International PCOS Consortium has carried out a study to determine the common genetic architecture for different diagnostic criteria that are employed to describe polycystic ovary syndrome (PCOS).
PCOS is the most common endocrine disorder found in reproductive-age women, and is a major cause of infertility and type 2 diabetes.
The source of the disease is still not known to people and is detected on the basis of several clinical criteria that are controversial and likely to be less accurate.
As part of the study, the researchers performed a meta-analysis of seven whole-genome association studies comprising over 10,000 women with PCOS and 100,000 controls of European ancestry.
Those studies saw 2,540 patients using the National Institutes of Health criteria, 2,669 patients using the Rotterdam criteria, while 5,184 self-reported cases provided by a personal genetics company 23andMe.
Following the sampling, researchers detected 14 gene variants related to PCOS, including three which were identified for the first time.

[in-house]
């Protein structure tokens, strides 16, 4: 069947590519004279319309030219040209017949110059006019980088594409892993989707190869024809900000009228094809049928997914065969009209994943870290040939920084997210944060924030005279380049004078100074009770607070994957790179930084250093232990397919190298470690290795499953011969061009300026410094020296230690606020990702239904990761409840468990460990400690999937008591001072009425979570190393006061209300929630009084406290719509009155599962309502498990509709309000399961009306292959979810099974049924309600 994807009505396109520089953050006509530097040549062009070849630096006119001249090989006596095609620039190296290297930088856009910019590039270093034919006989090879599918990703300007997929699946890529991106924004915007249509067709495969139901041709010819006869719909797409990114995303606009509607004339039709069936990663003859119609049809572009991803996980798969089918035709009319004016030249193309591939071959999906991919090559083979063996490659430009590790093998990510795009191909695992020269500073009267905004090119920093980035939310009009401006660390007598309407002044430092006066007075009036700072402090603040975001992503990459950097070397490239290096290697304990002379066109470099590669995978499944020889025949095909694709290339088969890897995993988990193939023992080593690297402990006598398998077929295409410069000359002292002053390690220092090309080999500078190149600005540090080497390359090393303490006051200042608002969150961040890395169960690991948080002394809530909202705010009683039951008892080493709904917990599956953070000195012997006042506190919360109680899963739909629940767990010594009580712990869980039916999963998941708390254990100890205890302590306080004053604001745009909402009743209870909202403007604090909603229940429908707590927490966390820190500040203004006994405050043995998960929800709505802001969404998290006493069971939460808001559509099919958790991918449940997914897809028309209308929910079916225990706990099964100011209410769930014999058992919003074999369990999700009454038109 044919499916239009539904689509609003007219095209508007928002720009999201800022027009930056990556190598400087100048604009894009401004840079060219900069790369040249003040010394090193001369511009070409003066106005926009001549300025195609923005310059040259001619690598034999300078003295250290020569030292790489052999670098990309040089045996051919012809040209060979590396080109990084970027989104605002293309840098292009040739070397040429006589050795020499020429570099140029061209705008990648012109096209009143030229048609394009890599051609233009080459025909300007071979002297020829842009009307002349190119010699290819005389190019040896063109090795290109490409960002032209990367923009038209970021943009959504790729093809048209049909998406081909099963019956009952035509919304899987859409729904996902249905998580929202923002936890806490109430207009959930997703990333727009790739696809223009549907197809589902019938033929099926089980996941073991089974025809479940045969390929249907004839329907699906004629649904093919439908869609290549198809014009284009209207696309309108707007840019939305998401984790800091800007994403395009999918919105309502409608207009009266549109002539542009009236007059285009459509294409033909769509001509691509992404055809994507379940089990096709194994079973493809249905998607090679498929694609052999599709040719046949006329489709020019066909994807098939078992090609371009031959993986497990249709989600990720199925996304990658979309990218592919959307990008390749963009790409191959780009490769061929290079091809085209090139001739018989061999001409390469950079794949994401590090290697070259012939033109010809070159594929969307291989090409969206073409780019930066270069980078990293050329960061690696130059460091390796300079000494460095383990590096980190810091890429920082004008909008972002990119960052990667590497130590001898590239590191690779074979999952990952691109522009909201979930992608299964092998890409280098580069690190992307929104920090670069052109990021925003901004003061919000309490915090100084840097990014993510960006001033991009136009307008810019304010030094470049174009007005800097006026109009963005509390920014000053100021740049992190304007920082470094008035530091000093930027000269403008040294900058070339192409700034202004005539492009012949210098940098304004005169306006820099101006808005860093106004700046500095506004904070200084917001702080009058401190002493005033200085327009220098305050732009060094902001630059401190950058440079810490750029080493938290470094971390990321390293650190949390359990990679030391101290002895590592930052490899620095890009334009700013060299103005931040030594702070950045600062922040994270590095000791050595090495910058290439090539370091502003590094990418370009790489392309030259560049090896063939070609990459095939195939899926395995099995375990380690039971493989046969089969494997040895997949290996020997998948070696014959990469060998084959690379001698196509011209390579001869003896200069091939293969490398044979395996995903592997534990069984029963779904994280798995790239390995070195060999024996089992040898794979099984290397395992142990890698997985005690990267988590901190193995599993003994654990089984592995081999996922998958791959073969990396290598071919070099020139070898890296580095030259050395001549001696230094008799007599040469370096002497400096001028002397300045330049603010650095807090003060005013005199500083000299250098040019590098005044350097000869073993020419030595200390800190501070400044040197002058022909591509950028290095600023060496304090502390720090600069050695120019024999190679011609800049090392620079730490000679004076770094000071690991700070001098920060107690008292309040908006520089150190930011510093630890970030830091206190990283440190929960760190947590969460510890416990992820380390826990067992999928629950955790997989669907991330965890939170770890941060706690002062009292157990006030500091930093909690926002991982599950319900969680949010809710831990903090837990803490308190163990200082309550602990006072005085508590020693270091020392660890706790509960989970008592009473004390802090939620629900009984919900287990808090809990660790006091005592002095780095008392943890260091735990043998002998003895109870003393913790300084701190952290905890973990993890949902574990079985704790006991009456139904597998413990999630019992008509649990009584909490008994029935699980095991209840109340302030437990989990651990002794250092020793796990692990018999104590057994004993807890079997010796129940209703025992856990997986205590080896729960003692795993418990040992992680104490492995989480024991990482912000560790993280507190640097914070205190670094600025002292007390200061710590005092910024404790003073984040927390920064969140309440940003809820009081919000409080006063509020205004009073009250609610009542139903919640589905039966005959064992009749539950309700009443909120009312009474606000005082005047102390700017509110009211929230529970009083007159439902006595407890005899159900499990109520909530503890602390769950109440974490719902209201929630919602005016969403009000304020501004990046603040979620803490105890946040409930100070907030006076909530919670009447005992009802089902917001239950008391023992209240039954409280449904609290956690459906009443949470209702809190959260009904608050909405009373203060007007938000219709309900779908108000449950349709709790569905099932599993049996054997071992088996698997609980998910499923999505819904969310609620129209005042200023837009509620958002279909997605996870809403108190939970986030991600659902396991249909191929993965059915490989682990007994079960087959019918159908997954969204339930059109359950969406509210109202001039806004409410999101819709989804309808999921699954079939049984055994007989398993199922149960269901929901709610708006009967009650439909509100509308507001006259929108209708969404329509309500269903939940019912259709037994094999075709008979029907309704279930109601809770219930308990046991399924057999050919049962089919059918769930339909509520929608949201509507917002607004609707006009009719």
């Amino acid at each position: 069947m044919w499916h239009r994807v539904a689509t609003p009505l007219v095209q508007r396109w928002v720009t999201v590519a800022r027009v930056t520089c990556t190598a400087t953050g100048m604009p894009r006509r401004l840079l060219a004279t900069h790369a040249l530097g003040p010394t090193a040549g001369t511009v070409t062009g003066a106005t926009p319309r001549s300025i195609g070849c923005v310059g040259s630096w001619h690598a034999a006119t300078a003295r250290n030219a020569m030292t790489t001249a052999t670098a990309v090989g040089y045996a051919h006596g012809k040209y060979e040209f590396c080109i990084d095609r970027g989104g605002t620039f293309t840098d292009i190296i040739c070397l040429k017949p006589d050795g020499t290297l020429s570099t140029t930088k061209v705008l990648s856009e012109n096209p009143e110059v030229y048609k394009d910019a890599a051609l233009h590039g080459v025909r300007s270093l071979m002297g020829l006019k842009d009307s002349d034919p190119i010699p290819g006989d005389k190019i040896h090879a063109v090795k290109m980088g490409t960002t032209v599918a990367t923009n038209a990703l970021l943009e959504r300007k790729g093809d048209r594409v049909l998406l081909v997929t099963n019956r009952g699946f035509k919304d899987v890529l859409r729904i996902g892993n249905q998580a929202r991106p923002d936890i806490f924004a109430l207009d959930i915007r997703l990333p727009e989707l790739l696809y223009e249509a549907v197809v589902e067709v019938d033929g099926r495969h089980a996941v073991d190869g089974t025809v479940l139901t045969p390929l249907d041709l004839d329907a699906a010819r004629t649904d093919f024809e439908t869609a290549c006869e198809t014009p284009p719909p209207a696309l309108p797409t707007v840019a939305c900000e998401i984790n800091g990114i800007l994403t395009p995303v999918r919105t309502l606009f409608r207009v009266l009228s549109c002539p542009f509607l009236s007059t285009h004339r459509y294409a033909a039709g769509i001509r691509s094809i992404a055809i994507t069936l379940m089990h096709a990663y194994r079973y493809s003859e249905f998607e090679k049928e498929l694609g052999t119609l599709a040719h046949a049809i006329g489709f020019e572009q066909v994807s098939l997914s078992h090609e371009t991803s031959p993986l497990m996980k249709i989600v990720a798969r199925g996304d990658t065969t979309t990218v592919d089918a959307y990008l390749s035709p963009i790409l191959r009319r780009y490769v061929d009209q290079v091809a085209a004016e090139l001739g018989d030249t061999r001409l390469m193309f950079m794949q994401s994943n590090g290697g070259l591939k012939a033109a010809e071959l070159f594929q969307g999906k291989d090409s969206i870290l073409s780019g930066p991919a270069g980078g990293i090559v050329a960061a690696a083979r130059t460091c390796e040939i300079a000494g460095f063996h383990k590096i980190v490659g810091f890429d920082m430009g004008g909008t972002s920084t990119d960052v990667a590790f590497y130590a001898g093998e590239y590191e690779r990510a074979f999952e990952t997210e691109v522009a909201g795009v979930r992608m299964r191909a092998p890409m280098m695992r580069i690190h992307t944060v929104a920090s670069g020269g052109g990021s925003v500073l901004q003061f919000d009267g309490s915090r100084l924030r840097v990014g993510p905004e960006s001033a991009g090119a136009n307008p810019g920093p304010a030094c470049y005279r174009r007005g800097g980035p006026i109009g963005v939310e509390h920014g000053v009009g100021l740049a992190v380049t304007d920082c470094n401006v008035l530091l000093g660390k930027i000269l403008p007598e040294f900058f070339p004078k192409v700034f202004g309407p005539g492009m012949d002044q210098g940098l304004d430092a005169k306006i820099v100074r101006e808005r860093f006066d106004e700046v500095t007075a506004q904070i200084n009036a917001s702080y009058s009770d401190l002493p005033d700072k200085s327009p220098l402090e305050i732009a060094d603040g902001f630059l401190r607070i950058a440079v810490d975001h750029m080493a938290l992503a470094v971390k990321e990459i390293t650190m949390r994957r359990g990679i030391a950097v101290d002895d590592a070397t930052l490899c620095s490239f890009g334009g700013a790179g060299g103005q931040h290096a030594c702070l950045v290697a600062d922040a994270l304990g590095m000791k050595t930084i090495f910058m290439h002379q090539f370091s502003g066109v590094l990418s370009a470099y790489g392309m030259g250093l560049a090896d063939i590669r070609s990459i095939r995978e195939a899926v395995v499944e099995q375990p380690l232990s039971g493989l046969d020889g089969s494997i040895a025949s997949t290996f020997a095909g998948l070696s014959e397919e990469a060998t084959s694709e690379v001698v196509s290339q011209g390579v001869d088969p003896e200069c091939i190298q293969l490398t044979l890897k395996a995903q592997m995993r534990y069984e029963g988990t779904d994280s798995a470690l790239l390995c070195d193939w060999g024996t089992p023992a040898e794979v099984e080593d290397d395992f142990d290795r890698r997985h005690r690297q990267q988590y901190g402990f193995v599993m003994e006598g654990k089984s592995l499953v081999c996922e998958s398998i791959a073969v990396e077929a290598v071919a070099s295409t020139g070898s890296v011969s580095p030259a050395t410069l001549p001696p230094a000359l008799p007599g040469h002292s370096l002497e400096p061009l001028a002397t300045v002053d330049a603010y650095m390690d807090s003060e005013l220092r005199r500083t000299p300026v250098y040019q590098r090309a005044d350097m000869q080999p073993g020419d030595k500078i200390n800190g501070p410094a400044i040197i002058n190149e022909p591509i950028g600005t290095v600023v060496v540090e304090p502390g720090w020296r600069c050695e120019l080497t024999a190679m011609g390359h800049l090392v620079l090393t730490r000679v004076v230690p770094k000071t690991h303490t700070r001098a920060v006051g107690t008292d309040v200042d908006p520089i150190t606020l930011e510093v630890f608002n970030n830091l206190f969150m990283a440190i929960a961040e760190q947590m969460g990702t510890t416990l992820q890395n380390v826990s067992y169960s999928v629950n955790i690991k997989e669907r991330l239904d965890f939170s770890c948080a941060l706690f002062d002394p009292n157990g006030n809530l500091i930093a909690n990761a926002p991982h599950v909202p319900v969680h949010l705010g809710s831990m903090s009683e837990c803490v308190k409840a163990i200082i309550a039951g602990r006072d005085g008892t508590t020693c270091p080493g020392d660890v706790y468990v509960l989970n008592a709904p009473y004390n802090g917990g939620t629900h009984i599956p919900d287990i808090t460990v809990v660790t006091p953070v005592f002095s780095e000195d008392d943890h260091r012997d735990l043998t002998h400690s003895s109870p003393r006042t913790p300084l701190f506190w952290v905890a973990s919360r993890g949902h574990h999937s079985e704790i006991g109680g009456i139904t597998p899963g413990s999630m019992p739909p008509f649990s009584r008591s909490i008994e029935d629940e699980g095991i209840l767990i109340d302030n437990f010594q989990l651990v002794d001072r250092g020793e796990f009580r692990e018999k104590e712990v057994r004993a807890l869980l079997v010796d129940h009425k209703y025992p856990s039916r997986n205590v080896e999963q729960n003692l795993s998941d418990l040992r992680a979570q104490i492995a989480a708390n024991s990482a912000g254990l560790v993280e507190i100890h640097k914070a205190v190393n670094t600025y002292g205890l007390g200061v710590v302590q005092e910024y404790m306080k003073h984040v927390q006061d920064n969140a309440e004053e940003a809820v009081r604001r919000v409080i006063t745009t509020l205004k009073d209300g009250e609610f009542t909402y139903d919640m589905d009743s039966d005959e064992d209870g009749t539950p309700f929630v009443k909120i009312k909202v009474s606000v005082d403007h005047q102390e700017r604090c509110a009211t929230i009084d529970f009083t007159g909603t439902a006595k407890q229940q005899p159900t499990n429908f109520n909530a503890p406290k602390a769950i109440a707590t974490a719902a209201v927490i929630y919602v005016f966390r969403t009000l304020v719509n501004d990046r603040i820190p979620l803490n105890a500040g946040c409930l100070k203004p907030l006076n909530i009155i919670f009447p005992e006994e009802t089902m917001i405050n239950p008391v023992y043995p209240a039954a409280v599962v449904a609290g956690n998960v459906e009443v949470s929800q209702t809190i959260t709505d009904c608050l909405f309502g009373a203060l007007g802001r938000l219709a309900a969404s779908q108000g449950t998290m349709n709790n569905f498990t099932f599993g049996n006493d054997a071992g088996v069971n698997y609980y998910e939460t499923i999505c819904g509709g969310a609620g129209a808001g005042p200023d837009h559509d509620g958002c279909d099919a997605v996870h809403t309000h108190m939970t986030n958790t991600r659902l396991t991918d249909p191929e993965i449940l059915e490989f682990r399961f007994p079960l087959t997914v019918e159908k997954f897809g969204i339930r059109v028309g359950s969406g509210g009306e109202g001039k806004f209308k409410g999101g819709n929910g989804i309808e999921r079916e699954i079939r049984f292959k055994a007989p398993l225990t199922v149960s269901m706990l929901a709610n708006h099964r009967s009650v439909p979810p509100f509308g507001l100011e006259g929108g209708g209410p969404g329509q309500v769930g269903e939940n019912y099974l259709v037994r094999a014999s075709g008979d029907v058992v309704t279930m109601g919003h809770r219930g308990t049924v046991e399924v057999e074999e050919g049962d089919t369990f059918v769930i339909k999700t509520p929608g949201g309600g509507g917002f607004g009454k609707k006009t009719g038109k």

The newly discovered genetic variants are probably linked to both metabolic and reproductive features of PCOS, said the research.
In addition, the researchers found new evidence into the biology of PCOS.
Researchers from the US’ Icahn School of Medicine at Mount Sinai are also involved in the study, which is expected to help develop new therapies for PCOS.
Icahn School of Medicine at Mount Sinai Hilda and J. Lester Gabrilove Division of Endocrinology, Diabetes, and Bone Disease chief Andrea Dunaif said: “One of our most important findings is simply that all the fighting that goes on in the field over which diagnostic criteria to use is unnecessary.
“We can be pretty broad in our diagnosis with the criteria we have and be assured we are going to find the same genetic forms of PCOS.”
Apart from Icahn School of Medicine at Mount Sinai, around 50 institutions from across the globe are involved in the consortium, which received funding from the US National Institutes of Health, European Union’s Horizon 2020 research and innovation programme and others.